Magazine article Computers in Libraries

Life without a Systems Office

Magazine article Computers in Libraries

Life without a Systems Office

Article excerpt

Now if there were ever a misleading title for a column, this is the best one yet. I work in a vast campus information ecology, which includes not only a huge library systems office but also central campus computing, shared UNIX services, CalMail, Webfiles, and a host of other technology services. I manage an independent research collection that maintains cordial ties with all of these groups, but I report to a faculty director. This puts me at an administrative distance from central services.

When it comes to trying new things, sometimes I think I'm better off on my own. Here's why.


We can't always wait for big library systems offices or any other campus units to guide the way with new technologies. The marketplace outpaces central service units, and the staff members have vast service mandates but scarce funds. At large research universities like Berkeley, the library systems budget runs into the millions of dollars, but that just obscures the scope of the challenges facing systems offices. Service mandates include not only the OPAC, but e-mail support, server administration, security, digital library development, and more. They do a pretty good job here. I have great respect for my systems office colleagues.

But in my case, I work in a faculty-intensive environment with doctoral students and staff researchers. This user community is not a generic academic community. It's pretty wellfocused. People are interested in two kinds of deliverables: headline-making research about the workforce and traditional, long-term scholarly research with multiple outcomes. These folks often work in isolation, congregating at colloquia and receptions. It's noteworthy that very few of my users are even reached by the university library here. Mind you, the university library does a great job, ringing up statistics that show outreach to more than 10,000 faculty, students, and staff per year. But like I've said before, this is a big, decentralized place.

Of course, there's a coordination of efforts. Over the past decade, the university has launched multiple initiatives to develop campuswide standards for various technologies. Sometimes they succeed, usually when there's crisis or windfall, like desktop system security incursions that make headlines or an influx of new funding. But initiatives writ large are not on my users' radar screens. They're not paying attention. They depend on our local IT staff for desktop support and on my library for reference, news, and innovations. Other than that, they're on their own.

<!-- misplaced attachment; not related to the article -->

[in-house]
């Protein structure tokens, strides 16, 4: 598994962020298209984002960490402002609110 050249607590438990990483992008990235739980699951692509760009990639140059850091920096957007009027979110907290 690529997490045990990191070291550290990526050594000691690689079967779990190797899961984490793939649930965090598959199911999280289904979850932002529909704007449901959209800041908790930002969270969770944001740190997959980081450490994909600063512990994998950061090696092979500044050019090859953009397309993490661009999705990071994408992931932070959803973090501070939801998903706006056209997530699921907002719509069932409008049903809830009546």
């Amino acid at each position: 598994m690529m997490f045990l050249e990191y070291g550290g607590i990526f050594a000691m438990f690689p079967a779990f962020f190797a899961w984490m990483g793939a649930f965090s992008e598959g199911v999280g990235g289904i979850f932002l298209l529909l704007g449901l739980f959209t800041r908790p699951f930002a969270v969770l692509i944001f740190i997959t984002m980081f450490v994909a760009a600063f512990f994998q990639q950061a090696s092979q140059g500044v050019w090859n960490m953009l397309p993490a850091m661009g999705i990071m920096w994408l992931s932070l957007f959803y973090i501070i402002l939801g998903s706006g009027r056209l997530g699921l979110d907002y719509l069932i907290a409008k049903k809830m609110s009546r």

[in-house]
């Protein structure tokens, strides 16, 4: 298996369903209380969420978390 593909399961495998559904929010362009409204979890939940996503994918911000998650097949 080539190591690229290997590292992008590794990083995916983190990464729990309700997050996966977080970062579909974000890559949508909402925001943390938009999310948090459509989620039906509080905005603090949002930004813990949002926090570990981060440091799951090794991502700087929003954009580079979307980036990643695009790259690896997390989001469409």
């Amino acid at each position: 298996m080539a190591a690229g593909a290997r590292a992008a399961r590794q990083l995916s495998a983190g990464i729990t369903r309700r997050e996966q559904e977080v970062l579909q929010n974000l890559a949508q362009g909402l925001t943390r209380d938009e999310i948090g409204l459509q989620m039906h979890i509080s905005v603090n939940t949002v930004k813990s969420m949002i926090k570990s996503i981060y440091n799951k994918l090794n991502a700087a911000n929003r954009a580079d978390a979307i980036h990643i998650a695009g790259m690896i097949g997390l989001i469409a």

Are You on Your Own?

So I can't always wait for the campus or university library to unveil new technologies. I need to try them myself. This can be a challenge as I've always been on a tight budget. Indeed, the figure often approaches $0 in lean budgetary years. Ironically, scarce funds have been a tonic for my career development. Having to try everything on my own has earned me some problem-solving skills I might not otherwise have. Also, it's easier to take bold moves when there's not too much to lose.

Nowadays, it's possible to look to the open Web for subscription-based services that allow you to sidestep slowmoving institutions in order to serve your users. More often than not, systems offices will not interfere, as they're heavily involved in triaging their workload. Happily, taking an active stance in learning a new technology before it receives a formal imprimatur can transform you into an expert, which is a nice way to be known. But having a strategy is important. My motto for analyzing whether to try a new technology has always been simple: Ask yourself what your users need.

There's another advantage to operating as a free agent instead of as a part of the establishment. The 21st-century digital library is a collection of both content and services. So taking the initiative with new potential services or applications is a crucial skill with substantial value for the organization. …

Search by... Author
Show... All Results Primary Sources Peer-reviewed


An unknown error has occurred. Please click the button below to reload the page. If the problem persists, please try again in a little while.